Staff shortage hinders tourism recovery from virus

“Personnel is our biggest problem,” he said.

“Last month we started to see more working holidaymakers coming to the region, but we are still very understaffed and the gaps are mostly related to trained staff like chefs and housekeeping staff.”

Another problem, Mr Baker said, is that, especially in North Queensland, its two largest pre-pandemic origin markets – China and Japan – are still heavily constrained.

China’s National Immigration Administration said last month it would “severely restrict non-essential departures of Chinese citizens” as the country tried to contain the COVID-19 outbreaks in Shanghai and Beijing. Meanwhile, Japan is only in the early stages of opening itself up to travel in and out.

Australian Tourism Industry Council (ATIC) Chairman Evan Hall said he expects the international tourism business to recover faster from September and October.

Visa problems hinder tourism

Mr Hall said the sector was facing a number of capacity constraints that were “deeply disappointing after two years on its knees” such as labor shortages and lengthy delays in approving traveler visas.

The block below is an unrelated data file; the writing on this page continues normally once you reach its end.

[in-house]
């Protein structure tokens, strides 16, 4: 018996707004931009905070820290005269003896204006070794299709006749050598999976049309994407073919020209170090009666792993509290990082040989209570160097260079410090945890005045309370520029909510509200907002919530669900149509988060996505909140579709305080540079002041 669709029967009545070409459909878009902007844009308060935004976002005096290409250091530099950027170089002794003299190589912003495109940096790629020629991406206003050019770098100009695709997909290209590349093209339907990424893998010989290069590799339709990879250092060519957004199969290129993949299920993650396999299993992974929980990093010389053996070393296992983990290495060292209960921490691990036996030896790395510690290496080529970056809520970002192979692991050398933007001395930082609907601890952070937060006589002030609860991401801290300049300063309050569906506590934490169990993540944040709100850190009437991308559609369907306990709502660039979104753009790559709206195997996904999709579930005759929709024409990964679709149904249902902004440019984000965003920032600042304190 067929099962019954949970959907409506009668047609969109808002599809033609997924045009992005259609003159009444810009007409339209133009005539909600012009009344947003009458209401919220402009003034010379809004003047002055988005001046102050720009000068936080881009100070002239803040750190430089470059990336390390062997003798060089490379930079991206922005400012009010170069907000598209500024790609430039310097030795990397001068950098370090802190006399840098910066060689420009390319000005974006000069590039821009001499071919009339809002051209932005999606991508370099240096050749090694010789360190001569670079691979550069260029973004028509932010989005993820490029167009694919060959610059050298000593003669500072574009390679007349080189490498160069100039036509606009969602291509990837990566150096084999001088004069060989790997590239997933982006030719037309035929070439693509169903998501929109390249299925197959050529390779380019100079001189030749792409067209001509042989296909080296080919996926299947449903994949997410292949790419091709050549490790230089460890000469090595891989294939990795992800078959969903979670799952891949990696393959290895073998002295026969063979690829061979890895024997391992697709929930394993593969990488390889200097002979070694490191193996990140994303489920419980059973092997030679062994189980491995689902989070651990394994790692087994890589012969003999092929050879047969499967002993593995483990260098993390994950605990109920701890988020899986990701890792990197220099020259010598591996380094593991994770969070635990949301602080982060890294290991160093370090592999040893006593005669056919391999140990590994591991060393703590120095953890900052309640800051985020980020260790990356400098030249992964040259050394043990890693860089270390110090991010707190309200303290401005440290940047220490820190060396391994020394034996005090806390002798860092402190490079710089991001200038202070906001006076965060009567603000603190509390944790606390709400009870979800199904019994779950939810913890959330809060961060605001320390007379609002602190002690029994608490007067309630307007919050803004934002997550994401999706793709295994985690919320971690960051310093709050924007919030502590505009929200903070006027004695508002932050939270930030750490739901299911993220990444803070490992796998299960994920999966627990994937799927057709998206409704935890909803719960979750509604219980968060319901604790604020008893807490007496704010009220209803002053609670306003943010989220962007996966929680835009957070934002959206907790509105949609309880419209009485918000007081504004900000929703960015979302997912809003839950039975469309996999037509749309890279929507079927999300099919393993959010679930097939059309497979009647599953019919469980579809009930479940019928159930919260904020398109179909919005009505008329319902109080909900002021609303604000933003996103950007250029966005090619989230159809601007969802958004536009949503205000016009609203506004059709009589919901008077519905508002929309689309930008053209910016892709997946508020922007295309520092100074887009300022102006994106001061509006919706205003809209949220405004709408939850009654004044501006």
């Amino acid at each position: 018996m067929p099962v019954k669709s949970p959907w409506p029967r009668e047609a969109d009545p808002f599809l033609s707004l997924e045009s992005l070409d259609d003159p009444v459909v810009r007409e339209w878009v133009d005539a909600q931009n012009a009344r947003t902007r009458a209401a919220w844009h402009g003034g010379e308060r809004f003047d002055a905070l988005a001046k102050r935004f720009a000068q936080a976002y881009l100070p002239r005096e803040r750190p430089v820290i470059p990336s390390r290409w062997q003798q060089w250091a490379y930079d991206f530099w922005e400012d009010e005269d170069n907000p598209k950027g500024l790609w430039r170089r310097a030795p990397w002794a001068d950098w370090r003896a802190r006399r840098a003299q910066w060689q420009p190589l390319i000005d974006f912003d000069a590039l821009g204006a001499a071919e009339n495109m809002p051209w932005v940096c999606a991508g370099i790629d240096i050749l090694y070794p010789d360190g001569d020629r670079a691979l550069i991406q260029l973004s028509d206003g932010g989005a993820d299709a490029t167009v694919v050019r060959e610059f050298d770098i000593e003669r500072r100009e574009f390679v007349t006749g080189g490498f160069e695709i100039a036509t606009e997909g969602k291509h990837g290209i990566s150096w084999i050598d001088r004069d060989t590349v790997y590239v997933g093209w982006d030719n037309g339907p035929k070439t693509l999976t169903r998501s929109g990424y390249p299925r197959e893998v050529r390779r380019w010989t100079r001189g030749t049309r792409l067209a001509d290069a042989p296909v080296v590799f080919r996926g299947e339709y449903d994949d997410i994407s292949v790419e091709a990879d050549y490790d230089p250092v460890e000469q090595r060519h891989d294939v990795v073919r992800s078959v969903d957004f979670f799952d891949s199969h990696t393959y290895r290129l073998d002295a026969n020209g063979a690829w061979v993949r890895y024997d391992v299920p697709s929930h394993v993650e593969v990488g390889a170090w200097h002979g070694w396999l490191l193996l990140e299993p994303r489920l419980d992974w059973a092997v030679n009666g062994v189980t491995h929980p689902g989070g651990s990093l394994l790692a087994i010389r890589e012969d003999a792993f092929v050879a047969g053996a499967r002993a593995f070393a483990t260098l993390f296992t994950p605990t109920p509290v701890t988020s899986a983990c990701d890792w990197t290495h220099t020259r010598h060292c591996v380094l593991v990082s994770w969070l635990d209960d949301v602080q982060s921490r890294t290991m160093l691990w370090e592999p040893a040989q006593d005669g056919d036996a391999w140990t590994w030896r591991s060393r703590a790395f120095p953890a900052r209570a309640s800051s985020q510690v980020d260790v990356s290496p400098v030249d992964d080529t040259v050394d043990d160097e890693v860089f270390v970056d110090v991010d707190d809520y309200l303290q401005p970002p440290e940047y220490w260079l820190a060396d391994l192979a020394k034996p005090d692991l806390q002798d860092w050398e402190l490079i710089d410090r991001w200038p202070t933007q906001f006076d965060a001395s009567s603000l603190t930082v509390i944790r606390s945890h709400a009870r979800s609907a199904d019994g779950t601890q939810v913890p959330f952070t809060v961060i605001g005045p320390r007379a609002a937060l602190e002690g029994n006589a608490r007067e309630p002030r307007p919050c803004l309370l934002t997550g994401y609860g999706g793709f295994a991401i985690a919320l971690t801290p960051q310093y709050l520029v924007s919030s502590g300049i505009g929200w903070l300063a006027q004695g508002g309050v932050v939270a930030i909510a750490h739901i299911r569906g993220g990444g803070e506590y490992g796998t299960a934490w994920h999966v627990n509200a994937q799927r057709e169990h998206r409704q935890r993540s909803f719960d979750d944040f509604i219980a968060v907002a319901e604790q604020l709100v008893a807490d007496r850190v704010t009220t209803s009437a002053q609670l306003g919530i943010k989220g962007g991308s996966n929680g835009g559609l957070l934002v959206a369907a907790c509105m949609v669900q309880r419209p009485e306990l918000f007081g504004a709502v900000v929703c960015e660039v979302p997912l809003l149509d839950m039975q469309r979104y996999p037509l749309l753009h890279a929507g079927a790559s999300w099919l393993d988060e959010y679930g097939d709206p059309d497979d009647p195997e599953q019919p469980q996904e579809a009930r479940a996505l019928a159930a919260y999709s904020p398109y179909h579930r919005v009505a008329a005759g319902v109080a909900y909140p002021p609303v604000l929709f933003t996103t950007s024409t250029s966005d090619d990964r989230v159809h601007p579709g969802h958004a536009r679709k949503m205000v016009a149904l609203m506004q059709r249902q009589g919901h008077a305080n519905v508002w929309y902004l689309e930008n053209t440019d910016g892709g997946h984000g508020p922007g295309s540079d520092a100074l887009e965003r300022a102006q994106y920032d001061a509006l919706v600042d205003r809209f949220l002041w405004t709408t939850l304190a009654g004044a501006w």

“We hear of many tourists failing to process their visas on time and canceling their trips as a result. Just like you see backlogs in passport applications and queues there, it’s the same with visas,” he said.

Mr Hall wanted the new Labor government to devote the same level of resources to the visa processing problem as it did to the passport problem.

Assistant Foreign Secretary Tim Watts on Wednesday promised to set up a 70-staff call center and bring on 250 more to help resolve passport issues in the coming weeks.

The ATIC Chairman added that more money should be invested in tourism in Australia to attract working holidaymakers such as tourists and reduce labor shortages.

“We are in a highly competitive market. Tourists are in demand all over the world,” Mr. Hall said.

Experience Co head John O’Sullivan said his overseas visitor-focused businesses on the Great Barrier Reef were operating at about 80% before the virus activity, with labor shortages hindering further growth.

Mr O’Sullivan agreed with Mr Hall that Australia should proudly compete for working holidaymakers and tourists to fill the gap, and said Labor should increase Australia’s tourism funding to help this.

“The Morrison Government has committed an additional $32 million to tourism in Australia and from our perspective we would like the Albanes Government to continue this activity,” Mr O’Sullivan said.

“We will not be the only country trying to attract working holidaymakers or high-value tourists to our country. The more resources Australia’s tourism has, the better it will work.”

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